Calculating commissions in Excel? Start here.

By Kelly O'Halloran • January, 2022 • 8 mins

calculating commissions in Excel

If you’re not ready yet to automate your sales commission reporting and payouts, no worries! You’re not the only one calculating commissions in Excel.

Despite rapidly rising numbers in business intelligence and analytics, it seems people still prefer spreadsheets. Specifically, 63 percent of businesses do. A recent International Data Corporation survey found that nearly two-thirds of companies run various payment processes, like commissions, via Excel.

For small businesses with simple commission structures, bulk spreadsheets can deliver exactly what you need. In this article, we will walk you through the steps and formulas to create a sales commission spreadsheet.

We love and respect a spreadsheet, but the disadvantages to running manual commission calculations can be an error-filled time suck. Any change to a compensation plan requires manual updates. Every new deal must be added, along with any bonuses or spiffs that impact commission payouts. These can take as little as a few minutes to make or two business days depending on their complexities.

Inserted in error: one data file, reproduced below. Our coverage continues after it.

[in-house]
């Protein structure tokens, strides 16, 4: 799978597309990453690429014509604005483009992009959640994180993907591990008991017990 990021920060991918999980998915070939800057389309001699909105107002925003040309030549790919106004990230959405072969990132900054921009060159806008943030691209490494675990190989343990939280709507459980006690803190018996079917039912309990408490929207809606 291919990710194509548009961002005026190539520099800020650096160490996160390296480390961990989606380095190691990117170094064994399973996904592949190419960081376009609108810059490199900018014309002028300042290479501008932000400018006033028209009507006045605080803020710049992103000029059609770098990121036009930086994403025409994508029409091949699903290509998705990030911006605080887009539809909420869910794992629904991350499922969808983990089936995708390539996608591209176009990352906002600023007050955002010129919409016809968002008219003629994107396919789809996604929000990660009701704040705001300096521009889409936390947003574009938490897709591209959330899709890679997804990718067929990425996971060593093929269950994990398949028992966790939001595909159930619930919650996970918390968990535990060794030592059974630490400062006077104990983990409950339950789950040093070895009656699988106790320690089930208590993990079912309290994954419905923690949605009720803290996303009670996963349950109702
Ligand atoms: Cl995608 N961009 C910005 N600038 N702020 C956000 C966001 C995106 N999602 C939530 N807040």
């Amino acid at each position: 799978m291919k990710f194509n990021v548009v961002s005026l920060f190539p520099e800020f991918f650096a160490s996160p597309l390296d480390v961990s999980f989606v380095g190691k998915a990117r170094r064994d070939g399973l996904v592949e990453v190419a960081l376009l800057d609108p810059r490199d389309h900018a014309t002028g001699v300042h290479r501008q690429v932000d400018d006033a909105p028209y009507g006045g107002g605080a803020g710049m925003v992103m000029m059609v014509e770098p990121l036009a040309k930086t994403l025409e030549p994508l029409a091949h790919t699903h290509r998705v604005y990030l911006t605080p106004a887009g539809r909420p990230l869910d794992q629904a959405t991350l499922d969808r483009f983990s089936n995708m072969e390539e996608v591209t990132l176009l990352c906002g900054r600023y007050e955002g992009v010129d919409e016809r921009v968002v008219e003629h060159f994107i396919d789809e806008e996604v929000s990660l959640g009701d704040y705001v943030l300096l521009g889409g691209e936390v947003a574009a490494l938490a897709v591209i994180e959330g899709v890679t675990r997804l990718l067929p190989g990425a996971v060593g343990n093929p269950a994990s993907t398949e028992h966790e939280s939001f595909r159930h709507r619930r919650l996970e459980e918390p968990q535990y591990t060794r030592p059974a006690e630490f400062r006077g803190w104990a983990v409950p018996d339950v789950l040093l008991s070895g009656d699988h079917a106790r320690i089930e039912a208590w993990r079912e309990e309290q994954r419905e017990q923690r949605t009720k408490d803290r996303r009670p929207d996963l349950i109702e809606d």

At QuotaPath, we’re big on transparency. It’s a theme woven throughout our team, our platform, and our relationships with our customers. Unfortunately, spreadsheets often fail in fostering transparency. Permission-based spreadsheets block sales reps and leaders from real-time insights into their earnings and forecasts. Anytime a commission question pops up on a specific deal or paycheck, a gatekeeper to the spreadsheet awaits. 

It doesn’t have to be that way!

If your business is planning on scaling its sales organization this year or adding new compensation plans, please consider automating this process. Better yet, fancy a chat with QuotaPath as your sales performance management system. We can track, calculate, forecast, and prepare earnings payouts for all of your sales teams on variable compensation plans.